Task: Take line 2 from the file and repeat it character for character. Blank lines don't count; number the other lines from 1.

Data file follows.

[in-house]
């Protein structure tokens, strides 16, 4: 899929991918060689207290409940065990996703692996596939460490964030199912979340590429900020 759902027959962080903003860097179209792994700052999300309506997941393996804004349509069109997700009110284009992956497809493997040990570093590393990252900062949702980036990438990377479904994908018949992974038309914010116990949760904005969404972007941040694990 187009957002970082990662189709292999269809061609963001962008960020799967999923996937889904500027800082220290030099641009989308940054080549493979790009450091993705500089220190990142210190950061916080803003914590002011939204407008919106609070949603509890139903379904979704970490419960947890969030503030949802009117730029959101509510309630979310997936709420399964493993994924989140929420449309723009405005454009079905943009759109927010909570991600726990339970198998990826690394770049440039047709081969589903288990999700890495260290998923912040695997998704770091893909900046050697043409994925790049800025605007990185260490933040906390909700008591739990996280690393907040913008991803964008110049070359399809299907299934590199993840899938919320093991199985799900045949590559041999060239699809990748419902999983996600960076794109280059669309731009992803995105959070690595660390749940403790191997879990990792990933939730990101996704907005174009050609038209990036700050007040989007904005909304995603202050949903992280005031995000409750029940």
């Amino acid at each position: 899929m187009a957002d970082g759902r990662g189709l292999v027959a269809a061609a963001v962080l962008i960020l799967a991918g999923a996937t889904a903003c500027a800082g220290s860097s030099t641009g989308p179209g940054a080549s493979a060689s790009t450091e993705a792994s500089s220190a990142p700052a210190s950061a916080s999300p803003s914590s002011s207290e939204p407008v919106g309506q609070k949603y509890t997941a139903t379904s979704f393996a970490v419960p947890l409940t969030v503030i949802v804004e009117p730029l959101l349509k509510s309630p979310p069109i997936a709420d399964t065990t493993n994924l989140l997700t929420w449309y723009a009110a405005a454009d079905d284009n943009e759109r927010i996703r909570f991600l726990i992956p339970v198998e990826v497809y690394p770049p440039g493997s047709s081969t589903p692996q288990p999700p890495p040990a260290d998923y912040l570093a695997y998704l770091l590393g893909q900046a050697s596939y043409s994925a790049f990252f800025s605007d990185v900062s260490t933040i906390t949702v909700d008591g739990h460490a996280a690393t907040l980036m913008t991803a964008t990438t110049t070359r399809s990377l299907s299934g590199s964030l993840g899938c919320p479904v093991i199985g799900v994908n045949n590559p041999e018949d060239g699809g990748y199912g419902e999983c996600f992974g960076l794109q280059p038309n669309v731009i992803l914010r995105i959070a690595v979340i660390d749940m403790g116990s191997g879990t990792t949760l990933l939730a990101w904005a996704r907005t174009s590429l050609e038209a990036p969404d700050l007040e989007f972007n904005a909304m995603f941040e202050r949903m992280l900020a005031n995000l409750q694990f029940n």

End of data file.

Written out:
């Protein structure tokens, strides 16, 4: 899929991918060689207290409940065990996703692996596939460490964030199912979340590429900020 759902027959962080903003860097179209792994700052999300309506997941393996804004349509069109997700009110284009992956497809493997040990570093590393990252900062949702980036990438990377479904994908018949992974038309914010116990949760904005969404972007941040694990 187009957002970082990662189709292999269809061609963001962008960020799967999923996937889904500027800082220290030099641009989308940054080549493979790009450091993705500089220190990142210190950061916080803003914590002011939204407008919106609070949603509890139903379904979704970490419960947890969030503030949802009117730029959101509510309630979310997936709420399964493993994924989140929420449309723009405005454009079905943009759109927010909570991600726990339970198998990826690394770049440039047709081969589903288990999700890495260290998923912040695997998704770091893909900046050697043409994925790049800025605007990185260490933040906390909700008591739990996280690393907040913008991803964008110049070359399809299907299934590199993840899938919320093991199985799900045949590559041999060239699809990748419902999983996600960076794109280059669309731009992803995105959070690595660390749940403790191997879990990792990933939730990101996704907005174009050609038209990036700050007040989007904005909304995603202050949903992280005031995000409750029940």